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Opinion: Why small business owners need to adopt a 'Tax First' mindset

We often think the tax code is there to hurt us, but it is actually a tool that can help us

Internal Revenue Service headquarters
Internal Revenue Service headquarters | Shutterstock

December 11, 2023 1:15pm

Updated: December 11, 2023 1:15pm

The tax code can seem daunting, and navigating it is a scary undertaking for small business owners and entrepreneurs across the country.

As we know from firsthand experience, many small business owners pour their blood, sweat, and tears into their businesses, generating substantial revenue in the process, only to discover that they owe the IRS equally substantial tax bills, making true success and profitability seem like a pipe dream. 

Meanwhile, the nation’s wealthiest corporations and companies often pay virtually nothing to the IRS in taxes whatsoever. Why? It’s not because the government gives them special treatment, or because they bribe IRS officials or anything nefarious like that. It’s because they (and their small armies of accountants and consultants) have mastered the tax code.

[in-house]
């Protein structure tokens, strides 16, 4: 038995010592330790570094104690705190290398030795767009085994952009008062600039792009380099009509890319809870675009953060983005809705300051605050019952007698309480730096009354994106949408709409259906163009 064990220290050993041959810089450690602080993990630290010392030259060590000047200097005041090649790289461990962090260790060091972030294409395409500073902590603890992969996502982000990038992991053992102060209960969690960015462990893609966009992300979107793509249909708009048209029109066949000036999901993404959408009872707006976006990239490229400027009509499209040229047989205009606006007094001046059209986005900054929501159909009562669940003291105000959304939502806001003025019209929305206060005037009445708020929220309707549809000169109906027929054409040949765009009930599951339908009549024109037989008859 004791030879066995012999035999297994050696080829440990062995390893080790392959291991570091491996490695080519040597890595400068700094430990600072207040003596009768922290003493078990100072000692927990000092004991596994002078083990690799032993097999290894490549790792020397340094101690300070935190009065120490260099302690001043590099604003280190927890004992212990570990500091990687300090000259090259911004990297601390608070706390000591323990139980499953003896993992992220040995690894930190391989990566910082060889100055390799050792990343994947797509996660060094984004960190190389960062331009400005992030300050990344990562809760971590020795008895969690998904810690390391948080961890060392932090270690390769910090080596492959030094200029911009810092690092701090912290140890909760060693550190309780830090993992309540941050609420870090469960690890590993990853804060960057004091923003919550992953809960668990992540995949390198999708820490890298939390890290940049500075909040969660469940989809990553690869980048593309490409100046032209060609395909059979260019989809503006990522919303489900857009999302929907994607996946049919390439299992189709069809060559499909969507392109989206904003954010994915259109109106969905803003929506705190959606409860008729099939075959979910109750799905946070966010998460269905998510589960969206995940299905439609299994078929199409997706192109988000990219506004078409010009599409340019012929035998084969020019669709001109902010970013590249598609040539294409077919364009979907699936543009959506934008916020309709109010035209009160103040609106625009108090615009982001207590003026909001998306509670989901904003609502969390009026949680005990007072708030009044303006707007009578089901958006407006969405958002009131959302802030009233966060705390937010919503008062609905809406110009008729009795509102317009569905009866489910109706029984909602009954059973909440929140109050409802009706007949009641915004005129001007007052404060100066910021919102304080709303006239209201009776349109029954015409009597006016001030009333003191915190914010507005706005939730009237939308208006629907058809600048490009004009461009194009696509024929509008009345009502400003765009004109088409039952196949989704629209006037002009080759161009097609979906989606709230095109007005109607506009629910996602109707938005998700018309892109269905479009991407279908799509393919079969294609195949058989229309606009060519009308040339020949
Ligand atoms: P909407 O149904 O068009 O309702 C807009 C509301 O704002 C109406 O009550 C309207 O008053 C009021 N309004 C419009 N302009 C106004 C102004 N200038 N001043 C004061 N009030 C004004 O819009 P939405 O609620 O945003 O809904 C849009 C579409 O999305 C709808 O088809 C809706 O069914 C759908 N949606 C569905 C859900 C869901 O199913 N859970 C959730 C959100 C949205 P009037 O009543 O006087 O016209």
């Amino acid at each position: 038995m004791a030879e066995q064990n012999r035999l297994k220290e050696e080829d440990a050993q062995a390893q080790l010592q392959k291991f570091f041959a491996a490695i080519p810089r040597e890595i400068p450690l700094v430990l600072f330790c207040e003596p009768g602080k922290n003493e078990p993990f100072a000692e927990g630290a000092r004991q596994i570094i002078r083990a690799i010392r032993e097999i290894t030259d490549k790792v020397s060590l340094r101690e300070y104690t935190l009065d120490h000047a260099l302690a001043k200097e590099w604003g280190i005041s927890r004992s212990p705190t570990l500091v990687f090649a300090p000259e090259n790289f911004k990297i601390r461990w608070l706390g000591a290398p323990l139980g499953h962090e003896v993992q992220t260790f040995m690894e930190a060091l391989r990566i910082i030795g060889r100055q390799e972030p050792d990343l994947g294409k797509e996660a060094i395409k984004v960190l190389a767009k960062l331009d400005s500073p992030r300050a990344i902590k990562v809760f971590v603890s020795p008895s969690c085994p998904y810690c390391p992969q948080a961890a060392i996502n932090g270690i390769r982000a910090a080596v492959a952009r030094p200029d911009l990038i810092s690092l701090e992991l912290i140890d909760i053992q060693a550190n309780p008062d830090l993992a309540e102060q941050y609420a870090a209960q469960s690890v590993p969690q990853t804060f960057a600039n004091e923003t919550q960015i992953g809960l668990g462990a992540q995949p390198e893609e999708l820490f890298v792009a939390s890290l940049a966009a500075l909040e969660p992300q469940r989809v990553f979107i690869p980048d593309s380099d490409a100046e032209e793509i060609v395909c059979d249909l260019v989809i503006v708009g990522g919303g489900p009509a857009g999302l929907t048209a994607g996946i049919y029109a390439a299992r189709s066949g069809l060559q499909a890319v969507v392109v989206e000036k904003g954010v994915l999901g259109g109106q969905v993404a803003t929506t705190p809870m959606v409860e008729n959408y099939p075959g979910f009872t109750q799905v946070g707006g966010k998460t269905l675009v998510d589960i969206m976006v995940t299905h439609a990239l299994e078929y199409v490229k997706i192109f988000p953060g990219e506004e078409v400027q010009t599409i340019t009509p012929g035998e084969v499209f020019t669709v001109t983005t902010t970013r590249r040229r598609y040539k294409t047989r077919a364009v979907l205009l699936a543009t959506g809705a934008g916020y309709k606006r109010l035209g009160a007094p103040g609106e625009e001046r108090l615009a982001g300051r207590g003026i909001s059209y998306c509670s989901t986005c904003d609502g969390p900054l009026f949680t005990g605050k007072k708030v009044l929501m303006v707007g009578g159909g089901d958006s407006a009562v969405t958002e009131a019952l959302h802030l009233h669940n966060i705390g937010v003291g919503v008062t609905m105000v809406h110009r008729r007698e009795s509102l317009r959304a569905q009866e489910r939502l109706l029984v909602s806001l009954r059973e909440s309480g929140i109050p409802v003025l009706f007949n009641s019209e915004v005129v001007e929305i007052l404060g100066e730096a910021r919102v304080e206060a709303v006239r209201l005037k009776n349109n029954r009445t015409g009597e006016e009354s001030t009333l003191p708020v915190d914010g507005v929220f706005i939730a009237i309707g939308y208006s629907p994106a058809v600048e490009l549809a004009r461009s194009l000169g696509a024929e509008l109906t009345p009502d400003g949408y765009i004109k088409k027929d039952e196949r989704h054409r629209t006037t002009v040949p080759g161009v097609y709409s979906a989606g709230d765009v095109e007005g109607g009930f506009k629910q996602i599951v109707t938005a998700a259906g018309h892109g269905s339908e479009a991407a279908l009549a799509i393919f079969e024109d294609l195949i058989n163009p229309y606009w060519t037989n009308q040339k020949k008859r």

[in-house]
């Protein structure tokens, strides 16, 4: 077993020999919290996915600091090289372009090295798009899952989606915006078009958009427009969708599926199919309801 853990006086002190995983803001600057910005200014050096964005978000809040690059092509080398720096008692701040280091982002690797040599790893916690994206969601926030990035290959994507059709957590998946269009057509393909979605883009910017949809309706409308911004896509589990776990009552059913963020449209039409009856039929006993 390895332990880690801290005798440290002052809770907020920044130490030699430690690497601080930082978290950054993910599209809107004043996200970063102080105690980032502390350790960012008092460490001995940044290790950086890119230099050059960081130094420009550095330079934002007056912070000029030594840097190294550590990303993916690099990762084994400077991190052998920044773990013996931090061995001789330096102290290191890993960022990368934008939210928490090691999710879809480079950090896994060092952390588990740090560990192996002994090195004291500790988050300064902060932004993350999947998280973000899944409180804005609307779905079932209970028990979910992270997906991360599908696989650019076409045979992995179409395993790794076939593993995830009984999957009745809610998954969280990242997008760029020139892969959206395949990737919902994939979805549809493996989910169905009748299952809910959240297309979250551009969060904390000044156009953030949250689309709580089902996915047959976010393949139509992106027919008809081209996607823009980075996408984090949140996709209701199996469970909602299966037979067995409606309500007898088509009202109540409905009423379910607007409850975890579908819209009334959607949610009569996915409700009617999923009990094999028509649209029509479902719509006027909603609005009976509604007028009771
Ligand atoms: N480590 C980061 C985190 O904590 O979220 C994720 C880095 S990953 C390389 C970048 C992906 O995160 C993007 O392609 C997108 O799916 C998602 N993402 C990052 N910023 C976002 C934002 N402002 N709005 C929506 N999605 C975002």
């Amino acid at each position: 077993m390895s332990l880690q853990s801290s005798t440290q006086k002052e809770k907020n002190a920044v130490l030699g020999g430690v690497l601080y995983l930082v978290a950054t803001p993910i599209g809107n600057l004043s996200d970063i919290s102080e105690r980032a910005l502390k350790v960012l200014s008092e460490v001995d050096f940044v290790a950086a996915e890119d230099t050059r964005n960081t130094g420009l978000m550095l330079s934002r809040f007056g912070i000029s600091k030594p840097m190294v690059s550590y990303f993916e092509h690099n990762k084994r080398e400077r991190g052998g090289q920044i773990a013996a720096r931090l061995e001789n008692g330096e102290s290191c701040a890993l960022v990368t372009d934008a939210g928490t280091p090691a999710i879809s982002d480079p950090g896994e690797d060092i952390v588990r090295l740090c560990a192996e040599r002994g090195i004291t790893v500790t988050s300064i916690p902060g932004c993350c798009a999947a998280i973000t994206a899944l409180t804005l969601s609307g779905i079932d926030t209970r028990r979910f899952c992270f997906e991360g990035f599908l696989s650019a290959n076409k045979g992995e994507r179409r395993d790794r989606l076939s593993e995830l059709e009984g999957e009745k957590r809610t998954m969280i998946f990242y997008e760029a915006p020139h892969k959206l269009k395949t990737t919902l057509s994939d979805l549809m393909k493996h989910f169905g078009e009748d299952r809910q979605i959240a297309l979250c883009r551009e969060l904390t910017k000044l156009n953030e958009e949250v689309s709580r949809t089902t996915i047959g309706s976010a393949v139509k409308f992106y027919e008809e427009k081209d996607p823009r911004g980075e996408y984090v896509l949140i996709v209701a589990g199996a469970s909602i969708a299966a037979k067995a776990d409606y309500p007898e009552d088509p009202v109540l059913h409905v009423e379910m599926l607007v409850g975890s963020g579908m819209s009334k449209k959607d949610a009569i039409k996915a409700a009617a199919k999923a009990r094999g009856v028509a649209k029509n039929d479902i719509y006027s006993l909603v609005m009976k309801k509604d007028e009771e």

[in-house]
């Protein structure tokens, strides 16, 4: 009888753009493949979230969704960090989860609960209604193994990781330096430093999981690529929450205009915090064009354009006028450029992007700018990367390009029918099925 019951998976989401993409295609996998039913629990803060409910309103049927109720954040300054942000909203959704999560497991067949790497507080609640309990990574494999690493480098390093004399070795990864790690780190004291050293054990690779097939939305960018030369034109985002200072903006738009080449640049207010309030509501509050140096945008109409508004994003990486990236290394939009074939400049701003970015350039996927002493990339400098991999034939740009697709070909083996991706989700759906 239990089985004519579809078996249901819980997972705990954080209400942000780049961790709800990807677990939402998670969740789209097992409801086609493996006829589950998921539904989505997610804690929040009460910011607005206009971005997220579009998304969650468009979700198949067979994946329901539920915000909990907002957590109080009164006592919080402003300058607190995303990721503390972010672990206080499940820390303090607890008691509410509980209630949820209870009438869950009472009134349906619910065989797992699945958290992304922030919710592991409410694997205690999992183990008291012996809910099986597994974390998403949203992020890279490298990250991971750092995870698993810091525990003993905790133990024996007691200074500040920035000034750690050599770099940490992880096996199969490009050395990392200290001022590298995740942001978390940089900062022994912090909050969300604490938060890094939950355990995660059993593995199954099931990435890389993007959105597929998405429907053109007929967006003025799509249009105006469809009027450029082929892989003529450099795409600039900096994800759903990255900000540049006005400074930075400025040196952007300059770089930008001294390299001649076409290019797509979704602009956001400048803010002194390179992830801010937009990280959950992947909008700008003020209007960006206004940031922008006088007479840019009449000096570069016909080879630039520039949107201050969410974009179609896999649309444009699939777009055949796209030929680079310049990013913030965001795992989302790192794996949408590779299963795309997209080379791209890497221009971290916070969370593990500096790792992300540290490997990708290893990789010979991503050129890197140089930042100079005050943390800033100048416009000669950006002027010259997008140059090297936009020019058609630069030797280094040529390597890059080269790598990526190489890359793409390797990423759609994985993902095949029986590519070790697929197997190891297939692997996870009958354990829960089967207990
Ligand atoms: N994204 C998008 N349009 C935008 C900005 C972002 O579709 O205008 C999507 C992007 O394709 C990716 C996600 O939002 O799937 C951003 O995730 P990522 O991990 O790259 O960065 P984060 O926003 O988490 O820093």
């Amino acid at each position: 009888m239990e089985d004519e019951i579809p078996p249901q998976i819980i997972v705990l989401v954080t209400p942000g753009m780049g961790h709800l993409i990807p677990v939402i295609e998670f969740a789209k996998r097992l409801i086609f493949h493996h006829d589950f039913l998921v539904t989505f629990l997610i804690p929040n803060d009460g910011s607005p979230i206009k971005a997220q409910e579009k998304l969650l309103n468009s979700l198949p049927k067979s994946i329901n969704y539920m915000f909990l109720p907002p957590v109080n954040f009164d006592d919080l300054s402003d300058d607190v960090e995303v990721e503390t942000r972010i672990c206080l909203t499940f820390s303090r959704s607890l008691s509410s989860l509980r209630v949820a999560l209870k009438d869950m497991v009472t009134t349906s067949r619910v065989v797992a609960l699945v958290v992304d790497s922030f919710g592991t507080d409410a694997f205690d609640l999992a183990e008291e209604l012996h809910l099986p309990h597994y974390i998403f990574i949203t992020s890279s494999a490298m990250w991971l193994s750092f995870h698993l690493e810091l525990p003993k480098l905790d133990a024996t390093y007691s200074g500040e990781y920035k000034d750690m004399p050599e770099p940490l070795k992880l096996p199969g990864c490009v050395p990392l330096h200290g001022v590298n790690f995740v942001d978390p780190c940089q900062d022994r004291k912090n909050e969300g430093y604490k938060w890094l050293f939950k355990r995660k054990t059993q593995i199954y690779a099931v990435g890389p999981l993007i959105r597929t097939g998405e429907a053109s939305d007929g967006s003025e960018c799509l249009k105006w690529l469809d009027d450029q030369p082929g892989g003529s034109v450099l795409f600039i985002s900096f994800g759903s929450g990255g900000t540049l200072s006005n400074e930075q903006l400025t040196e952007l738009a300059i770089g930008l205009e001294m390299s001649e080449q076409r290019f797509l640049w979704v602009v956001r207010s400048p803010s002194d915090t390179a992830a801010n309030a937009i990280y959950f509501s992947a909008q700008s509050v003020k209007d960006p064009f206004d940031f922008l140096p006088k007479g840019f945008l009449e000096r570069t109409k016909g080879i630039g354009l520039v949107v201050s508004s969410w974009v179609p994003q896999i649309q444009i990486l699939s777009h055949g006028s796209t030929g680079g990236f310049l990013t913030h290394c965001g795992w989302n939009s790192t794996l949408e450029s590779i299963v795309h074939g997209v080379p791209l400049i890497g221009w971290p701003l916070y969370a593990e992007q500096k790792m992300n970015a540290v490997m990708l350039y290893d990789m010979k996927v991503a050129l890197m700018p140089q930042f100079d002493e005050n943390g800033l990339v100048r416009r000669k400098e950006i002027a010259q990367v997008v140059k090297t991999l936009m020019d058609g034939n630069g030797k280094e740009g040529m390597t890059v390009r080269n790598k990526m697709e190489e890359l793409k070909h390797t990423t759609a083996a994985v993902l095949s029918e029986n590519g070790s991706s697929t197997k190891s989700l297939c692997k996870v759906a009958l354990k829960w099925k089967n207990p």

But the quirks of the tax code that have allowed companies like Amazon to pay virtually nothing in taxes to the IRS are available to everyone, which is why it is crucial that entrepreneurs and small business owners who wish to succeed adopt a “Tax First” mindset.

 The individuals in America who are the most successful all have one thing in common. They understand taxes and how to use them to preserve wealth. This is because they realize that the IRS is not our enemy – and it can even be our friend.